The most spectacular comet in two decades, already visible to the naked eye, will grow brighter and closer over the next few days as it zips past the Earth.
Named after the amateur Japanese sky-watcher who discovered it just a month and a half ago, Comet Hyakutake will come closest to Earth on Monday and remain part of the night sky throughout April. Though it will dim somewhat after next week, Hyakutake may become an even more impressive sight from Earth as it moves toward the sun if it develops the long, tail that people associate with these celestial travelers.
Astronomers around the world are hurriedly preparing for the comet's fly-by--at its nearest point, it will be a mere 9.5 million miles away. This will be comet researchers' first chance to take full advantage of a gaggle of sophisticated instruments--including the Hubble Space Telescope and arrays of radio telescopes--that have been developed since Halley's Comet swung by in 1986.
Their observations could help untangle the many mysteries that still cloud comets, including exactly what makes up the "dirty ice balls" and whether pebble-size pieces are crumbling off in addition to the jets of dust and gas.
Tonight, Hyakutake will rise at about 8 p.m. over the eastern horizon, a faint, fuzzy ball several times larger than the moon--"looking maybe a lot like a cloud," according to Brian Marsden of the Harvard Smithsonian Center for Astrophysics in Cambridge.
The best time to see it will be a couple of hours later when the comet clears the low-level haze, said John Mosley, an astronomer at the Griffith Observatory. To avoid the city lights and smog, Mosley recommends heading to the mountains. Binoculars will aid in picking out the comet, he said.
"Face east and look up around 11 p.m. about a third of the way up the sky," Mosley said. Currently, Mosley said, the comet can be found next to Arcturus, a bright star that can be located by following the handle of the Big Dipper.
In the coming days, as the comet travels closer to the sun, its position in the sky will shift northward, and it will appear earlier and earlier. Beginning Sunday, the comet will be visible from sundown to nearly sunup.
A binge of comet activities at Griffith Observatory include comet observing sessions beginning Friday night, a special planetarium show and a lecture next Monday.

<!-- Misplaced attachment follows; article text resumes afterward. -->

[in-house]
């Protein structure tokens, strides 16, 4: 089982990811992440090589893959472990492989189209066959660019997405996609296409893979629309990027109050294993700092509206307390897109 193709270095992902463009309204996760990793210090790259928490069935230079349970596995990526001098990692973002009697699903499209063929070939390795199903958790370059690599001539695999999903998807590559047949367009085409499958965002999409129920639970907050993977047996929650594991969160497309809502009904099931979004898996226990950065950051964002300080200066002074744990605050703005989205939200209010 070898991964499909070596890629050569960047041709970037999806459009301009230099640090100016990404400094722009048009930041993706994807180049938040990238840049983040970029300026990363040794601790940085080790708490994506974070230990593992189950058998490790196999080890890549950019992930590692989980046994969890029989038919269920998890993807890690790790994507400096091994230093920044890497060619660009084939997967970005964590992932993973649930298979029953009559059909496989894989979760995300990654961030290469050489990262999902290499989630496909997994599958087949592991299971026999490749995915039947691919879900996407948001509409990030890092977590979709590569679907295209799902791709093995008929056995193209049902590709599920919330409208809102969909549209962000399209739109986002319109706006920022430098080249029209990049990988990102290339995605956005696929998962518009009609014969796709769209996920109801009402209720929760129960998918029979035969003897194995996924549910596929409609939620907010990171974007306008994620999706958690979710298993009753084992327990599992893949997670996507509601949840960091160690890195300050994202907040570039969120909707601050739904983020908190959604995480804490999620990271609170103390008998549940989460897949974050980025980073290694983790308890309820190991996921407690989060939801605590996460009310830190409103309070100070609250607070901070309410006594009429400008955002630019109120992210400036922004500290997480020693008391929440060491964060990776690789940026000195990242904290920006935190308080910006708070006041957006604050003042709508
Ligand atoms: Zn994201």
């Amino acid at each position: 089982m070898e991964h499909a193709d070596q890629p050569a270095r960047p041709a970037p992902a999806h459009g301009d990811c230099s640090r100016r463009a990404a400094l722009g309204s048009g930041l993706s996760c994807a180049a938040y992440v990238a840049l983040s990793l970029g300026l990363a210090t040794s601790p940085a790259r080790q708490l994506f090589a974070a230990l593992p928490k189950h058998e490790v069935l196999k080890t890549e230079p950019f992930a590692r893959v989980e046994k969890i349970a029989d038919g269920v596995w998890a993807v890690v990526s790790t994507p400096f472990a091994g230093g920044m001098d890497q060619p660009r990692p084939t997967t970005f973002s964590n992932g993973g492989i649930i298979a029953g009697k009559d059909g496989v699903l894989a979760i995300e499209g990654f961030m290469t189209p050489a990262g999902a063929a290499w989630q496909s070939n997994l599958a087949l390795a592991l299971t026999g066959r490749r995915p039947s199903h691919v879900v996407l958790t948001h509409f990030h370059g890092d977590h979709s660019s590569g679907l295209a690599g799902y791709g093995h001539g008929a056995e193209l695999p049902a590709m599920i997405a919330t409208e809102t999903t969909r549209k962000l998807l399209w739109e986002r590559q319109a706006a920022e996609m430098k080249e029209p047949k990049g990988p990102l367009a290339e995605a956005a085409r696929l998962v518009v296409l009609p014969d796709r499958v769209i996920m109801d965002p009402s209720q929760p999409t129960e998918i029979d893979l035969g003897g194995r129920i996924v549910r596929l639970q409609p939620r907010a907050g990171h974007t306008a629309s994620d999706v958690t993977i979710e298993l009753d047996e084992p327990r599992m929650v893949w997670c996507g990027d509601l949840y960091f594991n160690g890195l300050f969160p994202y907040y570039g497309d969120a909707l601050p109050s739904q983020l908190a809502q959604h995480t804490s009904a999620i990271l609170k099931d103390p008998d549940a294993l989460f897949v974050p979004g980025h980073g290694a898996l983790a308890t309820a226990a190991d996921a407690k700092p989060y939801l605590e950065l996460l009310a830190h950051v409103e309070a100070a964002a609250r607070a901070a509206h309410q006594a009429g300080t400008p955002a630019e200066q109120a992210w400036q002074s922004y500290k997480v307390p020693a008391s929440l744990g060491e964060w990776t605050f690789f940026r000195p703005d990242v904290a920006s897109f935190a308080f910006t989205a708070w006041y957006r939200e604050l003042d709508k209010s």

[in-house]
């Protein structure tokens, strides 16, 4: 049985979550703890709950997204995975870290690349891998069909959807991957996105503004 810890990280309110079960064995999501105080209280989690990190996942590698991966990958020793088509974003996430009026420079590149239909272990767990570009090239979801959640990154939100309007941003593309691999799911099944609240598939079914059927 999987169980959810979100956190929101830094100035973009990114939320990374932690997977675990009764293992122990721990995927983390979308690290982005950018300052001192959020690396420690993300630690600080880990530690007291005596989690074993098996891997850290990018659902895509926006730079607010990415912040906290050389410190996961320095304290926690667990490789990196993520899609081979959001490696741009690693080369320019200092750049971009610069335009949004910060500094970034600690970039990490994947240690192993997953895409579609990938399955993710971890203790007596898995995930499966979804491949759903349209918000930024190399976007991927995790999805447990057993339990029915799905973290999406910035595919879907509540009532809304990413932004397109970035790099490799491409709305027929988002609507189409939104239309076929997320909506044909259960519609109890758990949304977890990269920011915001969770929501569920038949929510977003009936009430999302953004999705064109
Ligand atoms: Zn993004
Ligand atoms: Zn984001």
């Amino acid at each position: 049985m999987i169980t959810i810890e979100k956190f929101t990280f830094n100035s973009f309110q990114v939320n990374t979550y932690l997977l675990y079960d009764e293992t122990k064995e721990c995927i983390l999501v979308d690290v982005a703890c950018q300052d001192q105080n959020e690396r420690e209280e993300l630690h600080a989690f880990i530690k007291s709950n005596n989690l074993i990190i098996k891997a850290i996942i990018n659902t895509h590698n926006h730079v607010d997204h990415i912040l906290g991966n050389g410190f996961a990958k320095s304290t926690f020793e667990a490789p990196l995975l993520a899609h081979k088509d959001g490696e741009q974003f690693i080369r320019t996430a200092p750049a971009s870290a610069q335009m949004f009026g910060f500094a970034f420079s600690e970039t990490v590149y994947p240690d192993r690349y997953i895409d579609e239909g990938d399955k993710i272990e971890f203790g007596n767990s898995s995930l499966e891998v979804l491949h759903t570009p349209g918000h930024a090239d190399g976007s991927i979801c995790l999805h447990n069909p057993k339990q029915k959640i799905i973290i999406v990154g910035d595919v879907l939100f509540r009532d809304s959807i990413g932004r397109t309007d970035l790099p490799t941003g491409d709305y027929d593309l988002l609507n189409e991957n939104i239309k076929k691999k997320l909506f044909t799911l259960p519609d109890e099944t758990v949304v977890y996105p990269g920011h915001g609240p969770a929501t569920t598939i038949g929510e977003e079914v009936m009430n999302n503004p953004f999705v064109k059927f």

The observatory also has a comet hotline at (213) 663-8171, though the phone lines have been jammed, Mosley said.
Comets are balls of ice, frozen gases and dirt, typically a few miles across. Scientists believe a giant ring of comets orbits the solar system at a distance about 1,000 times farther from the sun than Pluto. The occasional gravitational rumbling of a passing star dislodges some of the comets, sending them on a highly elliptical path toward the inner solar system.
Astronomers estimate that Hyakutake last flew by Earth 15,000 to 20,000 years ago.
Hyakutake's surface has already started heating up on its journey toward the sun, releasing some of the gases to form a surrounding cloud about 50,000 miles wide.
In a typical year, two or three comets wander within the Earth's orbit, but none in recent years has been particularly bright or close to Earth, making observation difficult.
"It just ends up pretty frustrating in cometary science," said Patrick Palmer, a University of Chicago astrophysicist. "It's rare that we get a really good comet like this."
Astronomers, who had been preparing for a comet called Hale-Bopp that will pass by Earth next year, were caught off guard when Hyakutake appeared.
"Everyone was gearing up for Hale-Bopp," said David Schleicher, an astronomer at the Lowell Observatory in Flagstaff, Ariz. "Now it's like, 'Oh, gee, let's panic.' "
Because Hyakutake passes so close to Earth, Schleicher and his colleagues hope to snap photographs of the central core, usually obscured by the glow of escaping gases. That would allow a more precise estimate of the comet's size, which astronomers guess is between five and 10 miles wide.
Other astronomers, such as Palmer, will be using a system of radio telescopes near Socorro, N.M., to measure the echoes of radar signals bounced off the comet. Scientists hope to detect the telltale signs of various molecules that they suspect exist in the comet.
Of the 100 or so types of molecules known to inhabit the interstellar regions, so far only about 30 have been detected in comets. "We think there should be others," Palmer said.
Scientists believe that comets colliding with Earth provided many of the ingredients necessary for life. They hope that molecular information from Hyakutake and other comets will give them insight into the origins of life.
The Hubble Space Telescope will similarly search for evidence of other molecules by scanning emissions in the ultraviolet range--radiation that ground-based observers cannot detect because it gets filtered out by the atmosphere. The space telescope also promises some spectacular photographs.